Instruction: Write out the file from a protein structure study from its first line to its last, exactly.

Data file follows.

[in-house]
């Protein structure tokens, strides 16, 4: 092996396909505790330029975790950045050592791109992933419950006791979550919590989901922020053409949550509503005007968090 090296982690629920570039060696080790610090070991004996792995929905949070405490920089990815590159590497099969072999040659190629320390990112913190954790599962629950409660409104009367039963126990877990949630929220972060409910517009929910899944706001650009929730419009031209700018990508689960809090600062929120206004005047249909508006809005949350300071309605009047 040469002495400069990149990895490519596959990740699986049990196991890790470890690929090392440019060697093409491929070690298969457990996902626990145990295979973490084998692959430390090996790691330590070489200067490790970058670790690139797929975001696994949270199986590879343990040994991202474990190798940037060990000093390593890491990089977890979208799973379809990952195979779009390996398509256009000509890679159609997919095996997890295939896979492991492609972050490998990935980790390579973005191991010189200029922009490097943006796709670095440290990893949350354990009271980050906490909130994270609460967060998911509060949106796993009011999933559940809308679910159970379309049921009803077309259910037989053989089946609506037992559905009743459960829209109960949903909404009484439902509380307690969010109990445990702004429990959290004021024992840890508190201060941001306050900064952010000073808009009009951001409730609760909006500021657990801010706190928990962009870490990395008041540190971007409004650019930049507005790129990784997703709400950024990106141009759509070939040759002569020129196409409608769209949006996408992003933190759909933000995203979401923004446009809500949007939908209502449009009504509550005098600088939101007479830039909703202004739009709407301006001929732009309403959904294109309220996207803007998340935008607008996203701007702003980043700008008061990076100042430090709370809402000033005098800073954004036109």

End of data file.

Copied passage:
[in-house]
């Protein structure tokens, strides 16, 4: 092996396909505790330029975790950045050592791109992933419950006791979550919590989901922020053409949550509503005007968090 090296982690629920570039060696080790610090070991004996792995929905949070405490920089990815590159590497099969072999040659190629320390990112913190954790599962629950409660409104009367039963126990877990949630929220972060409910517009929910899944706001650009929730419009031209700018990508689960809090600062929120206004005047249909508006809005949350300071309605009047 040469002495400069990149990895490519596959990740699986049990196991890790470890690929090392440019060697093409491929070690298969457990996902626990145990295979973490084998692959430390090996790691330590070489200067490790970058670790690139797929975001696994949270199986590879343990040994991202474990190798940037060990000093390593890491990089977890979208799973379809990952195979779009390996398509256009000509890679159609997919095996997890295939896979492991492609972050490998990935980790390579973005191991010189200029922009490097943006796709670095440290990893949350354990009271980050906490909130994270609460967060998911509060949106796993009011999933559940809308679910159970379309049921009803077309259910037989053989089946609506037992559905009743459960829209109960949903909404009484439902509380307690969010109990445990702004429990959290004021024992840890508190201060941001306050900064952010000073808009009009951001409730609760909006500021657990801010706190928990962009870490990395008041540190971007409004650019930049507005790129990784997703709400950024990106141009759509070939040759002569020129196409409608769209949006996408992003933190759909933000995203979401923004446009809500949007939908209502449009009504509550005098600088939101007479830039909703202004739009709407301006001929732009309403959904294109309220996207803007998340935008607008996203701007702003980043700008008061990076100042430090709370809402000033005098800073954004036109």